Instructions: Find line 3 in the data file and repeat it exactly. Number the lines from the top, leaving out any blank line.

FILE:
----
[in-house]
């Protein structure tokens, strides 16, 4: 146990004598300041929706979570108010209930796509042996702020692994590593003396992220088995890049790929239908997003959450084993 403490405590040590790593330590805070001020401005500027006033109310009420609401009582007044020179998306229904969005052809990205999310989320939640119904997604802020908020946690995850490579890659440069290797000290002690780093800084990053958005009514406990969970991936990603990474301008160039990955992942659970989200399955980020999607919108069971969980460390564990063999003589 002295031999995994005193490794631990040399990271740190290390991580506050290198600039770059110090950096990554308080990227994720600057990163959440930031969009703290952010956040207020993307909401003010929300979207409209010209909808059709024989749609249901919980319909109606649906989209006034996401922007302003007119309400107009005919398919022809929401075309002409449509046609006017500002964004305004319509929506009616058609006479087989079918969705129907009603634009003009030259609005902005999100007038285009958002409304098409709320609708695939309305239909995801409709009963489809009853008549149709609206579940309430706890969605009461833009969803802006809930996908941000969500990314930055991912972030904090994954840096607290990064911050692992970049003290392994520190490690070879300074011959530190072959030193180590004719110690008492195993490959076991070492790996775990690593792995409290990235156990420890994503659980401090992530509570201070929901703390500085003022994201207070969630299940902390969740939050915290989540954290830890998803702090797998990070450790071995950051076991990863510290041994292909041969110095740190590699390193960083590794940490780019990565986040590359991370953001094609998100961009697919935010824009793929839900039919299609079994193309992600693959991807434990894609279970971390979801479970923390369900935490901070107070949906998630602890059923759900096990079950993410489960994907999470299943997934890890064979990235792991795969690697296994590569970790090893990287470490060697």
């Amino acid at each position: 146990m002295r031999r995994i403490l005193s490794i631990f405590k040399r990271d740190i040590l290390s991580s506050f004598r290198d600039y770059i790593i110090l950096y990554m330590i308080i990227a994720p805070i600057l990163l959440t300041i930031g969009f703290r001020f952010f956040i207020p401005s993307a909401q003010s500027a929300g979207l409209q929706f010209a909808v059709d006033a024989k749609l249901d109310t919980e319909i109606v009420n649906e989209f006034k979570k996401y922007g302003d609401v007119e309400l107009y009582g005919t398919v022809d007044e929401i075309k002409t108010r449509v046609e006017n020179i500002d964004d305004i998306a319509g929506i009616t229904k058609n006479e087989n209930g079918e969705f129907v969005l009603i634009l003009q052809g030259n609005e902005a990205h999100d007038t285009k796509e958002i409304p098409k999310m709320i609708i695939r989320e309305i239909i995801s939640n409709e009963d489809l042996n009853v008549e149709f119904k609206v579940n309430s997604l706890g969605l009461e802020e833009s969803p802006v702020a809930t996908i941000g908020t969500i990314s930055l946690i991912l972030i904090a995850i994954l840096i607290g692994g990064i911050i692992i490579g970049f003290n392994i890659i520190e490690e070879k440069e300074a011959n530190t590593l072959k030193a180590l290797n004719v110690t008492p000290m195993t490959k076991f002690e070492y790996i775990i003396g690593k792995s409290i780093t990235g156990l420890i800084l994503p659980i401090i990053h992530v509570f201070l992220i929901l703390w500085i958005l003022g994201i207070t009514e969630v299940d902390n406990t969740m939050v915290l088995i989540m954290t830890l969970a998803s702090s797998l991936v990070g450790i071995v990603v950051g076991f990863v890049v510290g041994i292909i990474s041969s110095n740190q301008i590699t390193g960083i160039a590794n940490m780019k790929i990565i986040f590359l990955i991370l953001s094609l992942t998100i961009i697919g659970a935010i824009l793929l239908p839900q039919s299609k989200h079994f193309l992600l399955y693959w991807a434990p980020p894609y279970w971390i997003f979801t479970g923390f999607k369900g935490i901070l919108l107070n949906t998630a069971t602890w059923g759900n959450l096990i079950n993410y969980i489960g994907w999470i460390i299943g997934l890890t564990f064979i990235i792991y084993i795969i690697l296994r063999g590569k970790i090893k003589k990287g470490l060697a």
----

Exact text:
């Amino acid at each position: 146990m002295r031999r995994i403490l005193s490794i631990f405590k040399r990271d740190i040590l290390s991580s506050f004598r290198d600039y770059i790593i110090l950096y990554m330590i308080i990227a994720p805070i600057l990163l959440t300041i930031g969009f703290r001020f952010f956040i207020p401005s993307a909401q003010s500027a929300g979207l409209q929706f010209a909808v059709d006033a024989k749609l249901d109310t919980e319909i109606v009420n649906e989209f006034k979570k996401y922007g302003d609401v007119e309400l107009y009582g005919t398919v022809d007044e929401i075309k002409t108010r449509v046609e006017n020179i500002d964004d305004i998306a319509g929506i009616t229904k058609n006479e087989n209930g079918e969705f129907v969005l009603i634009l003009q052809g030259n609005e902005a990205h999100d007038t285009k796509e958002i409304p098409k999310m709320i609708i695939r989320e309305i239909i995801s939640n409709e009963d489809l042996n009853v008549e149709f119904k609206v579940n309430s997604l706890g969605l009461e802020e833009s969803p802006v702020a809930t996908i941000g908020t969500i990314s930055l946690i991912l972030i904090a995850i994954l840096i607290g692994g990064i911050i692992i490579g970049f003290n392994i890659i520190e490690e070879k440069e300074a011959n530190t590593l072959k030193a180590l290797n004719v110690t008492p000290m195993t490959k076991f002690e070492y790996i775990i003396g690593k792995s409290i780093t990235g156990l420890i800084l994503p659980i401090i990053h992530v509570f201070l992220i929901l703390w500085i958005l003022g994201i207070t009514e969630v299940d902390n406990t969740m939050v915290l088995i989540m954290t830890l969970a998803s702090s797998l991936v990070g450790i071995v990603v950051g076991f990863v890049v510290g041994i292909i990474s041969s110095n740190q301008i590699t390193g960083i160039a590794n940490m780019k790929i990565i986040f590359l990955i991370l953001s094609l992942t998100i961009i697919g659970a935010i824009l793929l239908p839900q039919s299609k989200h079994f193309l992600l399955y693959w991807a434990p980020p894609y279970w971390i997003f979801t479970g923390f999607k369900g935490i901070l919108l107070n949906t998630a069971t602890w059923g759900n959450l096990i079950n993410y969980i489960g994907w999470i460390i299943g997934l890890t564990f064979i990235i792991y084993i795969i690697l296994r063999g590569k970790i090893k003589k990287g470490l060697a």